The Ambras Fools’ Plate set in scene...
Among the treasures still preserved in the Ambras Kunst- und Wunderkammer (Chamber of Art and Wonders) is a particularly 'foolish' piece: the Ambras 'Narrenteller' (Fools’ Plate). The painted wooden plate, created around 1528, is an amazing document of the carnival of the early 16th century and a truly unique specimen in the visual arts!
The passionate collector Archduke Ferdinand II therefore did not miss to buy this special object. He acquired the Fools' Plate in 1577 from Hannibal Graf zu Hohenems in order to bring it to Ambras Castle and presumably give it to his beloved Philippine Welser.
A “foolish” film project
But where did the idea for this curious work come from? Who commissioned the plate? And in what environment did it come into being? Prof. Dr. Werner Mezger, German Germanist and Ethnologist, produced the short film "Unvernunft wird niemals sterben" (Stupidity will never die) using high-resolution footage from the Kunsthistorisches Museum.
In it, not only are all the individual scenes of the plate and their exciting stories shown in detail, but also these very questions are addressed.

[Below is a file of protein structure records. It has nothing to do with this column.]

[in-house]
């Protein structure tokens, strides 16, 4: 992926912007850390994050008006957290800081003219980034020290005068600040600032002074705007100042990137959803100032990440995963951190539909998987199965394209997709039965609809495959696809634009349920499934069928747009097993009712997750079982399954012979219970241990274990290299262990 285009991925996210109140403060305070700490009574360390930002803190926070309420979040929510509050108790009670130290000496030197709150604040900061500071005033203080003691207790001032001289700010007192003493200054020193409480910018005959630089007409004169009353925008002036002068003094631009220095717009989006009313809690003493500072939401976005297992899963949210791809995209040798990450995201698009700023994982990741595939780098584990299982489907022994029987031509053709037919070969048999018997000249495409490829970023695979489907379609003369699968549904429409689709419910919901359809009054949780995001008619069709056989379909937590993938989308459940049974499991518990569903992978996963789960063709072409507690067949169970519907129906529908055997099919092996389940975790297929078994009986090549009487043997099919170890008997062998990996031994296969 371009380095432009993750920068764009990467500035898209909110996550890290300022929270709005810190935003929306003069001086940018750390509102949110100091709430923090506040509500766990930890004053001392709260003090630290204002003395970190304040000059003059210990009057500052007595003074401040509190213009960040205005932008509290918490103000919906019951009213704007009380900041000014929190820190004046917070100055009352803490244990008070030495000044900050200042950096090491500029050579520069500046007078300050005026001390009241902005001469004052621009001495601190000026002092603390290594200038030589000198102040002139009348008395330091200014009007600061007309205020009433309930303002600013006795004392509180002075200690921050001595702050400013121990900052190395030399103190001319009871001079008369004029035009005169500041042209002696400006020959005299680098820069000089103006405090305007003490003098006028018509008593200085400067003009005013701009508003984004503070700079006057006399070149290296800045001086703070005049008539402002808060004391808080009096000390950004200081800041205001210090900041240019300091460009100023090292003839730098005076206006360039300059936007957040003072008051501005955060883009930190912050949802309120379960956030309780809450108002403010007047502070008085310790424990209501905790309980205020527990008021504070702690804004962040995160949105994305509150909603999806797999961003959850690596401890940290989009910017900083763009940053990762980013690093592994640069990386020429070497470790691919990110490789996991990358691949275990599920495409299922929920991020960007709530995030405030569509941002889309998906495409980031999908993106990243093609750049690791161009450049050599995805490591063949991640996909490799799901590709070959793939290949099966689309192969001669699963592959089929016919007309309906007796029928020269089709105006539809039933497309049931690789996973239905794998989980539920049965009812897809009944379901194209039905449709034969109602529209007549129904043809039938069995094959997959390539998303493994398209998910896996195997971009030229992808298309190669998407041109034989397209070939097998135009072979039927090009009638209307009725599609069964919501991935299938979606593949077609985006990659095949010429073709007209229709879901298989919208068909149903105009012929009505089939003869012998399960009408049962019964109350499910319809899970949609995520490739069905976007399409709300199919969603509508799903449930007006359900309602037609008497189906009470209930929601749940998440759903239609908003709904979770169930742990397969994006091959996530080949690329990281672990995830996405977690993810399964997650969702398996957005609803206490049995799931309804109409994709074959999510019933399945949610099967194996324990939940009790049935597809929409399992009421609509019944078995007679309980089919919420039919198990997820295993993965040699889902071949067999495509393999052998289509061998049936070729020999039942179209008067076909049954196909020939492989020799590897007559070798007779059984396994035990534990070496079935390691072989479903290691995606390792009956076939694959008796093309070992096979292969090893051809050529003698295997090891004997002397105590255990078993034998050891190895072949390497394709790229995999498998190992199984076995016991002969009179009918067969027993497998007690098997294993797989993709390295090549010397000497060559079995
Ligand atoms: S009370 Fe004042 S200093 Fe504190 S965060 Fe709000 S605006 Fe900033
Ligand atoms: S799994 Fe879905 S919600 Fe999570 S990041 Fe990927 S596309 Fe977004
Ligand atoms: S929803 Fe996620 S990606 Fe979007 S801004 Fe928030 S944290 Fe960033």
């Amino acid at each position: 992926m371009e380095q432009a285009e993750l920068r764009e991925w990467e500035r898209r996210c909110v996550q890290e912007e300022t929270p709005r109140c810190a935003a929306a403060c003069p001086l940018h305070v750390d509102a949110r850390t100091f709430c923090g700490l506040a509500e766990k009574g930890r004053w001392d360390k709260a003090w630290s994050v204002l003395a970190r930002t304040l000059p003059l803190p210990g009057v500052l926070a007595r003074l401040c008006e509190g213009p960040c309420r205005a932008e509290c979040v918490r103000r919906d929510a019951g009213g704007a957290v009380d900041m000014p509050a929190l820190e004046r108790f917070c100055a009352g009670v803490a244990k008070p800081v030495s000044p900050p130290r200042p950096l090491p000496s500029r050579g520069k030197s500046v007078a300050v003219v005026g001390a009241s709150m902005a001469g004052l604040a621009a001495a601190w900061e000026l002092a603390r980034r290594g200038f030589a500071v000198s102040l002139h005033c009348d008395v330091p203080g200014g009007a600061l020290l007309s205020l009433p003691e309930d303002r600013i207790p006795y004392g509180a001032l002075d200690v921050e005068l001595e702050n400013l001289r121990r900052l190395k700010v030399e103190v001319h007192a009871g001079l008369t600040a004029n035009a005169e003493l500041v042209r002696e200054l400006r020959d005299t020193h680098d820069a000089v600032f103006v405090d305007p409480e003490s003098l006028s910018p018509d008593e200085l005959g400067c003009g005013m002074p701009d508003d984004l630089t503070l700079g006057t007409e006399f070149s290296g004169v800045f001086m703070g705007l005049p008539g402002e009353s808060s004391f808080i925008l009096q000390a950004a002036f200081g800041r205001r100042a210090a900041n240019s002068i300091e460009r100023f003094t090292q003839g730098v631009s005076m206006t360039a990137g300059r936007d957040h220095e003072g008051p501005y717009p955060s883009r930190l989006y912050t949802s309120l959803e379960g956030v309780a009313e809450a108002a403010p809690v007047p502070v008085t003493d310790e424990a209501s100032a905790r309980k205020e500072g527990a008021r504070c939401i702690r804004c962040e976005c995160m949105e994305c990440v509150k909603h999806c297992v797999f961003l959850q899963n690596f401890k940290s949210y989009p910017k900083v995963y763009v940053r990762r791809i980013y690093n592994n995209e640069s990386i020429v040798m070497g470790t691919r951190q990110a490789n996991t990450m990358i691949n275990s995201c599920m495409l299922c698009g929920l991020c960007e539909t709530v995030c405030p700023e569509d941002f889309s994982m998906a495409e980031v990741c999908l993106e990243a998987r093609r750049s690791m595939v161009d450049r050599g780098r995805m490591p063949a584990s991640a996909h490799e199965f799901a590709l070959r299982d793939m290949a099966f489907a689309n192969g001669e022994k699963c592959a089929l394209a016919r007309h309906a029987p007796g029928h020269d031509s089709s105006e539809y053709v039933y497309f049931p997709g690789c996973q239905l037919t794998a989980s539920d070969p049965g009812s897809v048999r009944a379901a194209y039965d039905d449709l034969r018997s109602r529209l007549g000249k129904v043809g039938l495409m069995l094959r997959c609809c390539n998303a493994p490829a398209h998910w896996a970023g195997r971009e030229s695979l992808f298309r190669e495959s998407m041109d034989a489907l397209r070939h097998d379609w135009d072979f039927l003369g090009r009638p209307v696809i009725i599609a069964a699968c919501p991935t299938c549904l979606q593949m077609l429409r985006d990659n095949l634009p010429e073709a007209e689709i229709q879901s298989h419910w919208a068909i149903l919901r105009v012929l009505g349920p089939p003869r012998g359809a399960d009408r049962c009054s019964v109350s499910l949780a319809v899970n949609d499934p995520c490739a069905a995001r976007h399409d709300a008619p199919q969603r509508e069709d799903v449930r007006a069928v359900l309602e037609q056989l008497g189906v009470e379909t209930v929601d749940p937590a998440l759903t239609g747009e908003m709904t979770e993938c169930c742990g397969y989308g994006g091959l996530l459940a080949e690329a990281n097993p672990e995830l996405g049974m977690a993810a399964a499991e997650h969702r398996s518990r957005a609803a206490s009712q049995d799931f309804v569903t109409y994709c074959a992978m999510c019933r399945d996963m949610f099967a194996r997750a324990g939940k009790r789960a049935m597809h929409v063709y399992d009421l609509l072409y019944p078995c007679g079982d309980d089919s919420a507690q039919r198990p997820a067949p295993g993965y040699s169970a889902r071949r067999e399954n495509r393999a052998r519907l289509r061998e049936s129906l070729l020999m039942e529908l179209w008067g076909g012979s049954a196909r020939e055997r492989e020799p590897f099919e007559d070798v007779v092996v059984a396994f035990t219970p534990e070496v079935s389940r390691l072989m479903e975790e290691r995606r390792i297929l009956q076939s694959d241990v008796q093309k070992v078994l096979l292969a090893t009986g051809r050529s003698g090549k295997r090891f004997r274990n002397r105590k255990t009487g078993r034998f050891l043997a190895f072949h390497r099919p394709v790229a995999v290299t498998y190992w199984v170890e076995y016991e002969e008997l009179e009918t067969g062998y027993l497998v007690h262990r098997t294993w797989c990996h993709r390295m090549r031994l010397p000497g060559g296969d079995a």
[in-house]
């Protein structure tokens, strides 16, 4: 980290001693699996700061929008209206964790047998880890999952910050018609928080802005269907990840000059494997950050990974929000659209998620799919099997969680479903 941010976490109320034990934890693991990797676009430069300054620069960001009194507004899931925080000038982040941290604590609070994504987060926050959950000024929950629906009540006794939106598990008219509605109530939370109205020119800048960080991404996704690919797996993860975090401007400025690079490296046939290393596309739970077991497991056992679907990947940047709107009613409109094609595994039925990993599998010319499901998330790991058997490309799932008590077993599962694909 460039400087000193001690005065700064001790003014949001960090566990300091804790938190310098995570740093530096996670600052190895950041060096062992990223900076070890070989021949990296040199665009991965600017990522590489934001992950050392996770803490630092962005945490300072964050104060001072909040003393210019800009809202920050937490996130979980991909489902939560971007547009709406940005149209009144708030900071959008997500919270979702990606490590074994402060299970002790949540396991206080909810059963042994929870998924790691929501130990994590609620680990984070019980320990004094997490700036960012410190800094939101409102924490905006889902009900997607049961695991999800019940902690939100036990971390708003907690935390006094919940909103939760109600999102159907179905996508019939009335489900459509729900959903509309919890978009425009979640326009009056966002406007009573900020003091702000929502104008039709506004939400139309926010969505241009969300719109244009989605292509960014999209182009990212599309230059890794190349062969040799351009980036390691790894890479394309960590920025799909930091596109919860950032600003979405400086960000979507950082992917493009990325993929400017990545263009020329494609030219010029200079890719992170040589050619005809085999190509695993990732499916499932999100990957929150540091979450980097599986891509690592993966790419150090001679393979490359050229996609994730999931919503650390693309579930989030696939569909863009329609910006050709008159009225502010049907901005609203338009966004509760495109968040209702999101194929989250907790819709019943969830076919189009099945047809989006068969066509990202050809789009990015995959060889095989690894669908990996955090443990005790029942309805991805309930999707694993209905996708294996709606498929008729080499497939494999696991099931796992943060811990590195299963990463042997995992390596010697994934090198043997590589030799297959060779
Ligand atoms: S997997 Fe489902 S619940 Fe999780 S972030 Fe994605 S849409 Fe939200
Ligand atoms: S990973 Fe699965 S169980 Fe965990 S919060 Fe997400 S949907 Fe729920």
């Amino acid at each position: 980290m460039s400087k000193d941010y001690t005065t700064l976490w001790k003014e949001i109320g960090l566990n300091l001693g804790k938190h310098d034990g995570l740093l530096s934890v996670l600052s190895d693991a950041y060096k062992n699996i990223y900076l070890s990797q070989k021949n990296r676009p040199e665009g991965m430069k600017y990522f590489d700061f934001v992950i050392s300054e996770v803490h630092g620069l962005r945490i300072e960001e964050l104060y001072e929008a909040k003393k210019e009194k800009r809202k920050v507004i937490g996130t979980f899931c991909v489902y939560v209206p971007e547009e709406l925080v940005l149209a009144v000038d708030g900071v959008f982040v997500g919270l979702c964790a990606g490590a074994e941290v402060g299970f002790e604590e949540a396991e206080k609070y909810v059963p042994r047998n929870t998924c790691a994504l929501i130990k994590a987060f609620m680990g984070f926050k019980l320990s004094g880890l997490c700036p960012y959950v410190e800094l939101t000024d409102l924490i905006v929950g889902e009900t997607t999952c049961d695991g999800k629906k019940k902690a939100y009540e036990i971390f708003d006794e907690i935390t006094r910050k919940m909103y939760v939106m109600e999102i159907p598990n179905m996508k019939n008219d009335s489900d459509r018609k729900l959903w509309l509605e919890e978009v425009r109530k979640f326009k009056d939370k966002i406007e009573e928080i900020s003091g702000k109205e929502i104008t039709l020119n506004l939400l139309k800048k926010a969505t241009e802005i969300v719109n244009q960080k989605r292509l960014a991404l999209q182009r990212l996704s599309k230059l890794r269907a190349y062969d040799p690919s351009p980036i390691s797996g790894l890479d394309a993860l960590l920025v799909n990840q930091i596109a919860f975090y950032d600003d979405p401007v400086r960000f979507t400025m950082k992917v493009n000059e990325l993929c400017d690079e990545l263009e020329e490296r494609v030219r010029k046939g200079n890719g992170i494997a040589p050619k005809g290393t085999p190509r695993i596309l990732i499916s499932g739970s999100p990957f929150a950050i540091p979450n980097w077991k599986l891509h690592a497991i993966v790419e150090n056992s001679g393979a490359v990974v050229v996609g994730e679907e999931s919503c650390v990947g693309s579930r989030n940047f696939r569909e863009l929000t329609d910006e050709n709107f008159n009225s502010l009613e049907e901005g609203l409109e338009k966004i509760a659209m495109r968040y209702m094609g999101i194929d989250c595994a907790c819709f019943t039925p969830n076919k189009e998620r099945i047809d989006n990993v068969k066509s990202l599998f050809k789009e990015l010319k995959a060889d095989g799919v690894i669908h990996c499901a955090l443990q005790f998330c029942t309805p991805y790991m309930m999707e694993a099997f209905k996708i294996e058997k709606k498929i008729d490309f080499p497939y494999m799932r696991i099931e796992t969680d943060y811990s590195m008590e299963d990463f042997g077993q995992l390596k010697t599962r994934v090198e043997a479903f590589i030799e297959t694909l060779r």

With the special presentation 'A Plateful of Fools', the foolish object will be staged on the basis of this short film as well as a digital and interactive presentation from 30.03. to 31.10.2023.
The plate in detail
At first glance, it seems to be a confused jumble of almost 60 figures and numerous scenes, a closer look reveals an ingenious system as well as precisely thought-out connections in the painterly design.
The origin of all fools
Looking at the bottom of the plate, a woman, the so-called Mother of Fools, can be seen in the foreground with a dog-eared tiara on her head and a necklace with a golden jester's head pendant around her neck. Around her there are her seven sons, all of them being fools with their own stories. The everyday scenes in the background also show how they dealt with a world full of fools. The mill, for example, was seen as a symbol of the destruction of the old and its subsequent rebirth – as it is illustrated by the miller's flour sifter containing the three jesters' bells as its contents also illustrates.
Folly is immortal
The eight scenes surrounding the plate deal with the problem of whether and how foolishness can be eliminated. However, neither drastic measures such as head surgery or gouging nor washing or shackling offer any remedy. After seven futile attempts to banish foolishness, it is sown anew in the eighth scene and the fool only grows donkey ears again. Foolishness cannot be eradicated - the more one tries, the more of it is born.
Come and visit the special presentation 'A Plateful of Fools' from 30.03. to 31.10.2023 daily from 10.00 to 17.00 at Schloss Ambras Innsbruck!
A Plateful of Fools
Daily, 10 a.m. to 5 p.m.
Closed in november
Get your online ticket digitally on your smart phone.